They are beginning to show the tip of their buds, white asparagus (the ones in the Sandlands in particular, which have been marked IGP since 2015), green asparagus from Provence or even wild asparagus (not to be confused with asparagus from the forest that is not part of the family Asparagaceae, which are recognizable by their dull green color, weak, straight stem, and clear bud). In the stalls until the end of May, asparagus remains a gourmet delicacy.
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Originally from the Mediterranean basin, wild asparagus was very popular with the Egyptians during festive meals – frescoes attest to this. The Romans were also very fond of it. They even develop the cultivation of this vegetable which remains reserved for wealthy gourmets. For mysterious reasons, the Middle Ages avoided asparagus. Forgotten, they did not reappear until the Renaissance, when they regained a gourmet preference.
A luxurious product, especially prized by kings and princes. Henry III presented it to his favourites, and Louis XIV demanded it at his table in all seasons. Thanks to Sun King gardener, Jean de la Quintinie, they have become one of the star vegetables of the Royal Vegetable Garden thanks to their under-cover farming system.
Real nutritional traits
Until the beginning of the nineteenth centuryAnd the Century, this vegetable, refined and very expensive, remains the prerogative of wealthy gourmets. Then asparagus begins to become more popular and the crops spread. First in the Paris region, near Argenteuil, Bezons and Épinay, and then in the 1870s in the Loire Valley. Then I conquered Aquitaine, Alsace and Provence.
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Asparagus is famous for its nutritional properties, it is low in salt, rich in vitamins and trace elements and is famous for being low in calories … provided that you do not use the sauce three times to taste it!
On the market, they prefer very rigid products, with very straight scales that are glued to the stem. Asparagus should be eaten quickly after buying it, it quickly softens and loses its very lively and herbal taste.
Tips for preparing them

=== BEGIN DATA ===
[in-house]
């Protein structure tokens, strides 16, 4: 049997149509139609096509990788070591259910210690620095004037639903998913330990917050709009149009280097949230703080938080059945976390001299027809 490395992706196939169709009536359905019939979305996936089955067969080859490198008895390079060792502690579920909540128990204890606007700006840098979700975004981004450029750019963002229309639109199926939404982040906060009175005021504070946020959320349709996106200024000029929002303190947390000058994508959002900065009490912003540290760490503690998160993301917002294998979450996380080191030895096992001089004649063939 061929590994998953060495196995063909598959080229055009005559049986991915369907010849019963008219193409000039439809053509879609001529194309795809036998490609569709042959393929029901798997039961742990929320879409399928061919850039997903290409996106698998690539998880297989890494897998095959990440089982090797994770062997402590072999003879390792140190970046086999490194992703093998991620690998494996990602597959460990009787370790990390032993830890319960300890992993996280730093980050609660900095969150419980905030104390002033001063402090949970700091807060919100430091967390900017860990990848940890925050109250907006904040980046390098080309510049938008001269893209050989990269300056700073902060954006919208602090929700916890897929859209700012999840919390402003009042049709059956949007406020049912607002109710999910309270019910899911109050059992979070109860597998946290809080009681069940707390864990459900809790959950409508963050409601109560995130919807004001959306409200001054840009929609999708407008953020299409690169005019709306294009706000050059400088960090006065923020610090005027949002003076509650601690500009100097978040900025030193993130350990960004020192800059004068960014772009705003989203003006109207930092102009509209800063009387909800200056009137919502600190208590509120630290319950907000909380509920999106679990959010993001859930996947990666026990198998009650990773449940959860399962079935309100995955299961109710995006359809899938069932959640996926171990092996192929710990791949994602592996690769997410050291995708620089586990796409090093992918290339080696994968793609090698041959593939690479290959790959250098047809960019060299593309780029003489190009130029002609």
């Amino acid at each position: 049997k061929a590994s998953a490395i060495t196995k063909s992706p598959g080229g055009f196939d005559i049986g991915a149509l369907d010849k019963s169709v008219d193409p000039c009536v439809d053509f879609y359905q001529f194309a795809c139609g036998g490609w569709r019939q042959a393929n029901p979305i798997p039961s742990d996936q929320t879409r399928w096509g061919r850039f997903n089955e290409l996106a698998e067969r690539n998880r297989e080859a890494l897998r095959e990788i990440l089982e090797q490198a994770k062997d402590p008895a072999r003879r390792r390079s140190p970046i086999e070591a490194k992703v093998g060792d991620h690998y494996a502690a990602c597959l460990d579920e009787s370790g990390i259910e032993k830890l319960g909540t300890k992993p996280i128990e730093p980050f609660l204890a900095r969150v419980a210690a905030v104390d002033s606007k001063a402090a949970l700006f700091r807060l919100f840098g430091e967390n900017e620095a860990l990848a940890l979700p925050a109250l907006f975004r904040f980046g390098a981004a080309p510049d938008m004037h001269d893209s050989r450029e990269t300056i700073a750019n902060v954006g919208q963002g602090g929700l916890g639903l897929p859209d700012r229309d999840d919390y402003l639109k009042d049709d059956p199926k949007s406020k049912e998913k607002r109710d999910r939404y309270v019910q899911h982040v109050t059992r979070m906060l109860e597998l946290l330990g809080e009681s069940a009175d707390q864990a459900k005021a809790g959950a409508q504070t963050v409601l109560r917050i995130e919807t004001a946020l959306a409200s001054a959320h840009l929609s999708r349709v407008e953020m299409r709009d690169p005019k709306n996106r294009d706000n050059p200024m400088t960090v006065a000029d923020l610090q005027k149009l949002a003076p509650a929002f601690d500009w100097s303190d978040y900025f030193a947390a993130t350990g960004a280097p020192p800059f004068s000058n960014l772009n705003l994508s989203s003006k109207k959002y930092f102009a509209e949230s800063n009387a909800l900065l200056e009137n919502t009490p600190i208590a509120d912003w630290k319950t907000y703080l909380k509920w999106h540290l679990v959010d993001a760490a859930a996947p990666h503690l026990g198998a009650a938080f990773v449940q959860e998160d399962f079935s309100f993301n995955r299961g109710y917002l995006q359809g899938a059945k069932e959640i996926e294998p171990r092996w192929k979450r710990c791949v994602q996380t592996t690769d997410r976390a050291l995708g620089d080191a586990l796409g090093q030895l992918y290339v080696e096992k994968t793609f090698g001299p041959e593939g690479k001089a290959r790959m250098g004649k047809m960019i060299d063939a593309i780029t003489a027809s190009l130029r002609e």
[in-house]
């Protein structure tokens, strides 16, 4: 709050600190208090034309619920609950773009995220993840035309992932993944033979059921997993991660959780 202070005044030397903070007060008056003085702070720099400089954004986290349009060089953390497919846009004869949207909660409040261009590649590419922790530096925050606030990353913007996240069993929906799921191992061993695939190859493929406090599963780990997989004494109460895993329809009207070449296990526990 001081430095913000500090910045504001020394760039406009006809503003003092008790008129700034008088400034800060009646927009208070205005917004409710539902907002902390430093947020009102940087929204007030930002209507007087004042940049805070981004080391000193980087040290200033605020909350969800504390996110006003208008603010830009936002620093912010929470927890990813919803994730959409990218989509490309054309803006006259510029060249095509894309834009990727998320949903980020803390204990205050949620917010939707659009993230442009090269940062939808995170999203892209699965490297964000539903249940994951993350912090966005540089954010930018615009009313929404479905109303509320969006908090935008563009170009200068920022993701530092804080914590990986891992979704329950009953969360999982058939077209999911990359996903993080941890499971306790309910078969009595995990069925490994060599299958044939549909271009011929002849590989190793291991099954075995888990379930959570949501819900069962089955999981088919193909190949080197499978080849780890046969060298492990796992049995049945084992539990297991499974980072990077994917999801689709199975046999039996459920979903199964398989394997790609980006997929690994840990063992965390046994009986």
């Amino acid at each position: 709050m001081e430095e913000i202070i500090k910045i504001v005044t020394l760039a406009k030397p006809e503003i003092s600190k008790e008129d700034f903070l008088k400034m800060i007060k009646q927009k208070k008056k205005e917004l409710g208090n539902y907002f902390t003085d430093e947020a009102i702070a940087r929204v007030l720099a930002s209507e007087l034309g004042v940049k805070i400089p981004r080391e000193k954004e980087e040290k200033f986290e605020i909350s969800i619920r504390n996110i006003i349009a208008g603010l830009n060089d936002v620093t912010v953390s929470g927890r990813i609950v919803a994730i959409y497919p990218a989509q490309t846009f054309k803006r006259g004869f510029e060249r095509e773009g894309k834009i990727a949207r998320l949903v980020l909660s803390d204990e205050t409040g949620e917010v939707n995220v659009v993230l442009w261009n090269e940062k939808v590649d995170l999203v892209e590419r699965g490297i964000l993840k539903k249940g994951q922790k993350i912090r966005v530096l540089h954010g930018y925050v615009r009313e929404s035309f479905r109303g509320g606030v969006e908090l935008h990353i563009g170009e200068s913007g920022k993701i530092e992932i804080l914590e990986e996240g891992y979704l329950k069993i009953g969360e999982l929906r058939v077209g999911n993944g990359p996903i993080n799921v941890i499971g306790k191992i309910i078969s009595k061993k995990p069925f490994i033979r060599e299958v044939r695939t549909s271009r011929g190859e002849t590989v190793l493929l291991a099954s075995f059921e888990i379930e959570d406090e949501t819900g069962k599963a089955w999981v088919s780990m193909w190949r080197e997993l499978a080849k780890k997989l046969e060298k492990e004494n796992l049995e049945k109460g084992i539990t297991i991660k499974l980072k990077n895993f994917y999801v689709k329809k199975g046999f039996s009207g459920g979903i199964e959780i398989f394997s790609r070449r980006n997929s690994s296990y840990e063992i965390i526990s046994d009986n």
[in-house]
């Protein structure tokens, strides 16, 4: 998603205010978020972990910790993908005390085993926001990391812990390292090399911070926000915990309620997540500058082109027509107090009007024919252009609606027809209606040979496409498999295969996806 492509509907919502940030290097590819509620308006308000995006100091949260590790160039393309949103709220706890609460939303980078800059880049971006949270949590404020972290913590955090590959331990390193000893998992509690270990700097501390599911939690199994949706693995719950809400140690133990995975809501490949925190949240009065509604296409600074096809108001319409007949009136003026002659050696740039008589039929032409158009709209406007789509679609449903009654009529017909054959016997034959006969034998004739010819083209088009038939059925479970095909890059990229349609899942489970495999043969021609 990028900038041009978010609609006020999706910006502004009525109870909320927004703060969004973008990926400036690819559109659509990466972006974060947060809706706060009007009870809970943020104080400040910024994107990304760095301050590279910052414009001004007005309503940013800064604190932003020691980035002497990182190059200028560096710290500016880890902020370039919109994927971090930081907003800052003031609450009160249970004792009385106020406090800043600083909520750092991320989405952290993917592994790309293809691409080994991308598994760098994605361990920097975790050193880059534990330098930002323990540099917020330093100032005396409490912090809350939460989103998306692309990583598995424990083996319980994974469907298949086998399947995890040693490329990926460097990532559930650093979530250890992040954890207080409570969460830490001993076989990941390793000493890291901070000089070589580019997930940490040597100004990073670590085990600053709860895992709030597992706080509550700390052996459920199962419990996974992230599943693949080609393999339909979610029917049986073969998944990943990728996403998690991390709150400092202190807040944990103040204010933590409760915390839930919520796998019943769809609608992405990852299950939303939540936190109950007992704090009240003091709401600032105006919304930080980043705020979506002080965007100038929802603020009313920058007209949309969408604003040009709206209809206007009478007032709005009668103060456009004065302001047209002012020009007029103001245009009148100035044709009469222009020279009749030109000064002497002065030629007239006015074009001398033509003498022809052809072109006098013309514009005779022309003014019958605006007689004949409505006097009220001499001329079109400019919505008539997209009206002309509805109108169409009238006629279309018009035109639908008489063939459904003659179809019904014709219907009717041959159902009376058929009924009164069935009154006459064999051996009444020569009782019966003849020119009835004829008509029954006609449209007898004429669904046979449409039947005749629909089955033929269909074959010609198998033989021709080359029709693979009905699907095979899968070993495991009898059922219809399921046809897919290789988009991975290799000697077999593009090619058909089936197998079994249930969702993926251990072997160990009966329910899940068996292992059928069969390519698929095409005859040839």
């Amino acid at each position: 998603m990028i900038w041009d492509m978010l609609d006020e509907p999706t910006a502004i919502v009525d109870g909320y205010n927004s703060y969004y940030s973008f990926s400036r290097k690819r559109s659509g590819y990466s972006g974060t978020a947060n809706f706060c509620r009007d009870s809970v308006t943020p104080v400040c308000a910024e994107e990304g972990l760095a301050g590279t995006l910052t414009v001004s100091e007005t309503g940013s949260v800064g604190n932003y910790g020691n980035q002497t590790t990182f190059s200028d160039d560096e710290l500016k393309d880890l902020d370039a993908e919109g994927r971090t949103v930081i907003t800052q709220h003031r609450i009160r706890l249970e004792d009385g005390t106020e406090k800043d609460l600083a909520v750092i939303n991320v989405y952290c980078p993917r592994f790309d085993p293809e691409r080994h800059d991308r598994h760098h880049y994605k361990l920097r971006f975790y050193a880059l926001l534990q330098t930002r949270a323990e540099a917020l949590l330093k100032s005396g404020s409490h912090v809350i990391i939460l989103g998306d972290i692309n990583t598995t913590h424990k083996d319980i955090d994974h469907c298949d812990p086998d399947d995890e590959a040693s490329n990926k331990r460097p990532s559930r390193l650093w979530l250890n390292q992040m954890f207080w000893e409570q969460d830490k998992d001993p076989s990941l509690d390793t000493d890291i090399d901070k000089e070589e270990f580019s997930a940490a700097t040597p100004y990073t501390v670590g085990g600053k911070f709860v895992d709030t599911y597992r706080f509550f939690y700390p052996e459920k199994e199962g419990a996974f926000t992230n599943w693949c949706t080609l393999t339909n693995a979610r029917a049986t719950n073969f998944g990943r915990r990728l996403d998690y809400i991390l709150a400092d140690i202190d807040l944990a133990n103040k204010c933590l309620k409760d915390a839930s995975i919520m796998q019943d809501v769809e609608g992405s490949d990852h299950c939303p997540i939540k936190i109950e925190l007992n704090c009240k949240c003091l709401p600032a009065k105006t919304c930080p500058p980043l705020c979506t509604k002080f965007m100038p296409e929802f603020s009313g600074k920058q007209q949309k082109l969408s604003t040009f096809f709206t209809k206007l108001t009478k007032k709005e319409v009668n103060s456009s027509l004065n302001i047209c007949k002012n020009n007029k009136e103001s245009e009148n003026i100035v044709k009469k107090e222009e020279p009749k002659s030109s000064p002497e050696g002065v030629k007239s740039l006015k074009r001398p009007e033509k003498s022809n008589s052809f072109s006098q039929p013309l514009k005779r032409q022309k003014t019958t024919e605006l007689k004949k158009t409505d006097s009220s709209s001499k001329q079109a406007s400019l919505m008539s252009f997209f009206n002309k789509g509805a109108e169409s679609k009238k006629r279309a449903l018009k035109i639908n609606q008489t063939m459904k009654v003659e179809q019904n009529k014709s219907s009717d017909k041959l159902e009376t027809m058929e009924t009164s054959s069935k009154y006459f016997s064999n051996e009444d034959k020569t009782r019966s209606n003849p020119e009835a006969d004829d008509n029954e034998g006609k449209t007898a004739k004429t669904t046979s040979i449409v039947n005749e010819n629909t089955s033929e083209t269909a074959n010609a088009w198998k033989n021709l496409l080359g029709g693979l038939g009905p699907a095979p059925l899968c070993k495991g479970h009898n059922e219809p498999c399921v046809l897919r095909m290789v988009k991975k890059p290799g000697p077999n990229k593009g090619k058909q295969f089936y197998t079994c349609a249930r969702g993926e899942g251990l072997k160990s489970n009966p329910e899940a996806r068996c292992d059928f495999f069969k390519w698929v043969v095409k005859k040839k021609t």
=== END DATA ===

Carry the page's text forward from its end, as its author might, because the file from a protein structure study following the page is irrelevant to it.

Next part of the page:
To prepare them, start by peeling them, especially the white ones. When peeling, place the asparagus on a plate and remove a thin layer of skin. This way you will avoid breaking them, especially if they are very fresh. For cooking, avoid completely submerging them in water to cook them. If you don’t have a large pot of asparagus (a high pot with built-in basket), make a bundle, wrap it in foil and tie it whole, loosely so as not to cut the stems, then cook the asparagus vertically, in a saucepan of boiling salted water. Let the ends protrude, from the water, they should cook much less than the stem.
Often the simplest recipes are the most satisfying for this delicate vegetable: savor it in dipping sauces with a boiled egg, finely sliced in a mandolin in a tagliatelle and accompanies it with clams, grilled on a cast iron plate and served with burrata and good olive oil…
Green asparagus with ham and bruschetta
Enough for 4 people
8 large green asparagus
4 slices of bread
2 very ripe tomatoes
2 green onions
2 sprigs dwarf basil
1 c. olive oil
4 slices of country pork
coarse salt for cooking
Fleur de sel and ground pepper
Peel the bottom of the asparagus, cut off the buds of the stem a little hard. Pre-cook the asparagus for 3 minutes in salted boiling water. Submerge them in ice water for a few moments, dry them and wrap them in half a slice of raw pork.
Place the asparagus wrapped in ham in a skillet without fat and cook for 5 minutes over high heat, stirring often. Meanwhile, prepare the bruschetta: Toast the bread slices in the skillet, next to the asparagus. Cut the tomatoes into small cubes, and season with finely chopped green onions, basil stripped of salt, pepper and olive oil. Spread this preparation on toast and enjoy sautéed asparagus.
White asparagus in tarragon oil
Enough for 4 people
16 Asparagus from Les Sables des Landes
6 sprigs of tarragon
8 cl olive oil
4 sprinkles of Gumacio
Freshly ground pepper
Using a peeler, peel the asparagus. Cut the base a little and immerse it for 6 to 7 minutes, depending on the size of the asparagus, in salted boiling water. Check the head of your paring knife if the blade fits easily through the asparagus.
Dry the asparagus under cold running water, then dry it on an absorbent paper. Spread tarragon sprigs and mix two-thirds of them with olive oil. Adjust seasoning with pepper.
In a large dish, place the asparagus at room temperature, sprinkle with essential oil, sprinkle with guamasio, and sprinkle with tarragon leaves.